Q: What are you reading right now? What are you writing right now? 

AP: I'm not writing anything yet—too busy with the publicity for Between Gods (a happy problem). My next novel is already under contract with my UK publisher, though, and they'd like to see a draft in a very short amount of time (I won't say how long as it will just make me panic). So, very soon I will be writing again.

On the reading front, I have a great stack of books beside my bed. I'm heading out to the Banff Centre to teach next week, so I'm re-reading some books I think my students might like: Still Writing by Dani Shapiro, The Art of Fiction by John Gardner, and, my own writing-Bible, A Passion for Narrative by Jack Hodgins. I've got The Lowland by Jhumpa Lahiri lined up, and I've also been dipping into When I First Held You, an essay collection about fatherhood. My friend Alexi Zenter, the author of The Lobster Kings, has a truly spectacular piece in there about anger and his daughters. I recommend it.

Ariel Gordon is a Winnipeg writer. Stowaways, her second collection of poetry, was published earlier this year.

Friday, September 26, 2014

Lucky #4

Maybe we’re walking in the woods, eyes
aimlessly anywhere & she is no more remarkable
than a tree or the fat deerflies
ascribing circles around the hot crown
of her head. Her shoulder a secondary target,
unseasonably bared.

Maybe we’re walking by
a bus shelter downtown & she’s got her head leaned up
against the glass. And the cars going by, puddles
at the curb, tires. A rainy tiredness
on us all.

Or we’ve just come down the stairs, fiddling
with our cuffs, to catch her,
freshly mottled from an unguarded blender full
of good-for-you, our marshy breakfast

Perhaps she’s just a draft of this poem
& her inky face is all there is
to date. We hate to admit it, but her left shoulder
was created
in anger.

* * *

This is where Darryl Joel Berger usually slanders me and my process but this time, all he said was "lucky number 4 – the fourth in a series of writing prompts for the poet Ariel Gordon." 

Wednesday, September 24, 2014




All photos Assiniboine Forest, Winnipeg, MB. September 16, 2014.
* * *

I went walking in the forest a day or two before I took Sally Ito's class on a walk where I asked them to make poetry out of the forest.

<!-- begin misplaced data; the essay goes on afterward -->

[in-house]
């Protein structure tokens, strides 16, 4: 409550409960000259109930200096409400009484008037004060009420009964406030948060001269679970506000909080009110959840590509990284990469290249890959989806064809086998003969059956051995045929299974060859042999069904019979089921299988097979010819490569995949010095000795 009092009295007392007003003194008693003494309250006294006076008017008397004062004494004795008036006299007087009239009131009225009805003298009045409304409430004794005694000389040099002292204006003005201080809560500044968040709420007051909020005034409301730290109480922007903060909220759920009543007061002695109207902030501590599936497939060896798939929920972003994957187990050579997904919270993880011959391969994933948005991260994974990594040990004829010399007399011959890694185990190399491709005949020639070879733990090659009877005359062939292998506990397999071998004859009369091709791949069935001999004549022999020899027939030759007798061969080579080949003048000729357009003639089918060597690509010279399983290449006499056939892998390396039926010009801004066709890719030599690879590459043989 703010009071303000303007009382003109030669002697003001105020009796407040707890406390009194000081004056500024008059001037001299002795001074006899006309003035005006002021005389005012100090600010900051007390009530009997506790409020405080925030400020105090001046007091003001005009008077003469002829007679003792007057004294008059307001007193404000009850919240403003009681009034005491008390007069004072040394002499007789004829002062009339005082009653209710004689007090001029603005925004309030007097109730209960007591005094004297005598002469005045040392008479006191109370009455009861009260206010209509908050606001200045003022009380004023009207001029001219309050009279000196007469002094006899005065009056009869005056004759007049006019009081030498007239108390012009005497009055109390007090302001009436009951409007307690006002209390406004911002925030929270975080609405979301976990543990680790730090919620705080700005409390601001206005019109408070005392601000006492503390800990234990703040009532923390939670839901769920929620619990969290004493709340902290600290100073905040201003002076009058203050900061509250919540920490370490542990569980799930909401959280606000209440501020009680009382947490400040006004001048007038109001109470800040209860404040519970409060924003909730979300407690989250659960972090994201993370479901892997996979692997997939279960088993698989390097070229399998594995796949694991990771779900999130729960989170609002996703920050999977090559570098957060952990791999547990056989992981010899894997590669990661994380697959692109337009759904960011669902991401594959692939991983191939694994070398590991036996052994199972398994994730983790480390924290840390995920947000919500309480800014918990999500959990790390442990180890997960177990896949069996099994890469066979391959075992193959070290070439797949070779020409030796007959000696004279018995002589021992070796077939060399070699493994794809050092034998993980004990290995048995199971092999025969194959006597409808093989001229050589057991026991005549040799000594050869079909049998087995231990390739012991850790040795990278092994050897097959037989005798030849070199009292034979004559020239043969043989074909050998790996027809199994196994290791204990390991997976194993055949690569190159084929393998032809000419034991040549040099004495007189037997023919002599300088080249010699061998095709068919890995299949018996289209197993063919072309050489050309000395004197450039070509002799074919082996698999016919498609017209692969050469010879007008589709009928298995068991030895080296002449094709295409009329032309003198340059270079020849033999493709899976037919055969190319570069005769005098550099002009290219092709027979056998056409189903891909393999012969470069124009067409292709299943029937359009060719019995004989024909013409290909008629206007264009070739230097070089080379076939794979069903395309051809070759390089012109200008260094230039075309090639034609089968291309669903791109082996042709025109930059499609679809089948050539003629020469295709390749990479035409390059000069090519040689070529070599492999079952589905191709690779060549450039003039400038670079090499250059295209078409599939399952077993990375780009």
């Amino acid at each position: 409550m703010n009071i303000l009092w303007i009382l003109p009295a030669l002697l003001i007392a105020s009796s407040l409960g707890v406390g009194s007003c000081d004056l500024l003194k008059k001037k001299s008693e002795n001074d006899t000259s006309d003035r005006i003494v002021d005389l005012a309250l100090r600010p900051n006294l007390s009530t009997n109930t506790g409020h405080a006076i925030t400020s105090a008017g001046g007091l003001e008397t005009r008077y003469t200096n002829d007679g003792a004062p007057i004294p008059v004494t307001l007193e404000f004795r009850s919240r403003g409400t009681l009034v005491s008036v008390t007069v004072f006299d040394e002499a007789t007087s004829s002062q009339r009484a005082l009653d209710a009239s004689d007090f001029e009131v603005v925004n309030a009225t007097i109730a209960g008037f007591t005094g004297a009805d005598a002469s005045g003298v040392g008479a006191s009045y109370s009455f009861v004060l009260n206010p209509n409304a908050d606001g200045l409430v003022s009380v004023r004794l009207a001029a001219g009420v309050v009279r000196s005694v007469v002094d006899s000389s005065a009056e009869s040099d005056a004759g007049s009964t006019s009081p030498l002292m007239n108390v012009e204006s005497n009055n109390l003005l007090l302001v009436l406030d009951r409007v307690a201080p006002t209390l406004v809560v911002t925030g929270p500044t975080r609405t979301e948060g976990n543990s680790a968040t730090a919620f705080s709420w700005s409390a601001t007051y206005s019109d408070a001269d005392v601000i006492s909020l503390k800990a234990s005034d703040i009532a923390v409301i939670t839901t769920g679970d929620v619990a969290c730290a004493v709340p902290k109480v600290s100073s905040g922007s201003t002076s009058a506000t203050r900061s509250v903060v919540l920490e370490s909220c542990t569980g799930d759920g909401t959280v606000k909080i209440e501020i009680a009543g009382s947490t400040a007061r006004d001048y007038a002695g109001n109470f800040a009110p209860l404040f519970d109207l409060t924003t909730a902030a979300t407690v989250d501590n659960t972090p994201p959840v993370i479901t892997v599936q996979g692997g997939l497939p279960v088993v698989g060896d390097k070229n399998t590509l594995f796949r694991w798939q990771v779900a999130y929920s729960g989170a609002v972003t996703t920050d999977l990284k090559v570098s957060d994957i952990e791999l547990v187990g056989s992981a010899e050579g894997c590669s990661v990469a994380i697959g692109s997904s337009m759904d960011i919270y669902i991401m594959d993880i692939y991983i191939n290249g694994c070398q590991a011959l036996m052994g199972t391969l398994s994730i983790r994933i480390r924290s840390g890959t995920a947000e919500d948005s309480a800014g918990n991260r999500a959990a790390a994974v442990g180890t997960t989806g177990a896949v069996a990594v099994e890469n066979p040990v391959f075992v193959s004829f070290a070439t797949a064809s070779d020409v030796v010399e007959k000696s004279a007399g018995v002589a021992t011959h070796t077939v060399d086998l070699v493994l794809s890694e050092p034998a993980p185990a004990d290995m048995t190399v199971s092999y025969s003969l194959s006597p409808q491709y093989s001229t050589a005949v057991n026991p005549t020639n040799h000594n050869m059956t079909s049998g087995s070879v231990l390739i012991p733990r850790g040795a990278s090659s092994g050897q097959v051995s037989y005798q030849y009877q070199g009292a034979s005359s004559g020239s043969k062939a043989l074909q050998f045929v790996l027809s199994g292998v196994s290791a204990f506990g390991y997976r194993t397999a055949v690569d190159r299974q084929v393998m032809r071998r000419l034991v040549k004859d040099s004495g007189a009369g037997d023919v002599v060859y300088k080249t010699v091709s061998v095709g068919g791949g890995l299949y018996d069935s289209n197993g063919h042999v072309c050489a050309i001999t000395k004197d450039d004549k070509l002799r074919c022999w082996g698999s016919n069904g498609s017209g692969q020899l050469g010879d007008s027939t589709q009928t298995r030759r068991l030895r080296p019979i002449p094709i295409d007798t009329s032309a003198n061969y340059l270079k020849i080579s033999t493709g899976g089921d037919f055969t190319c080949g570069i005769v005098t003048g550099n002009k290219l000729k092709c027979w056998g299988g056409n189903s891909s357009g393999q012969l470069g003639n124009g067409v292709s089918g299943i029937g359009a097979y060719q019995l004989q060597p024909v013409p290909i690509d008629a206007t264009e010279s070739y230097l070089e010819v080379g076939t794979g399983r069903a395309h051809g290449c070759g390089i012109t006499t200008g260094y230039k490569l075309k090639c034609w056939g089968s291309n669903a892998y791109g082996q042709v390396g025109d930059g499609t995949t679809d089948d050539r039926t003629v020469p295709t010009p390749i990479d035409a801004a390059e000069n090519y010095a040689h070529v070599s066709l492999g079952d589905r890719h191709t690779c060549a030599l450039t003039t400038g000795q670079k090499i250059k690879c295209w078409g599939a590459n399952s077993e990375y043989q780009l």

And I saw this—which was the size of a toonie—on a burr oak. 

I have no idea what it is. But I like it. And I like getting close to it, so I can see it better...

Tuesday, September 23, 2014

Reprint: Free Range Reading

Here's a snippet from Toronto-based poet and novelist Mark Sampson's recent review of Stowaways for his blog, Free Range Reading:

"The poems in this collection grapple with both the wild and the mundane, the animalistic nature of nature and relentless responsibilities of parenthood. Many of these pieces, especially in the first two parts, are in fact about collisions between the feral world and the domestic one. In poems like “Wingless Females”, “Little Pig,” and the collection’s title poem, Gordon shows us how the natural world can insinuate itself into small, household moments."

Mark is in the process of launching his latest novel, Sad Peninsula, and will publish a collection of poetry with Palimpsest in the coming year or two.

Yay! Fun!

Sunday, September 21, 2014

Calgary/conference books

(l-r) Ann Eriksson's High Clear Bell of Morning, Micheline Maylor's Whirr & Click, Joan Shillington's Folding the Wilderness Within, and Richard Harrison's Worthy of his Fall.

* * *

Kelly Hughes, who owned Aqua Books, used to say "Give a poet $1.00 and they'll spend $1.50 on books."

Which seems sad but also right-on-the-money.

Here are the books I brought home with me from Calgary. Though I will note that I traded for a few of them. (Which still costs me money, given that I have to pay for my own books, but still...)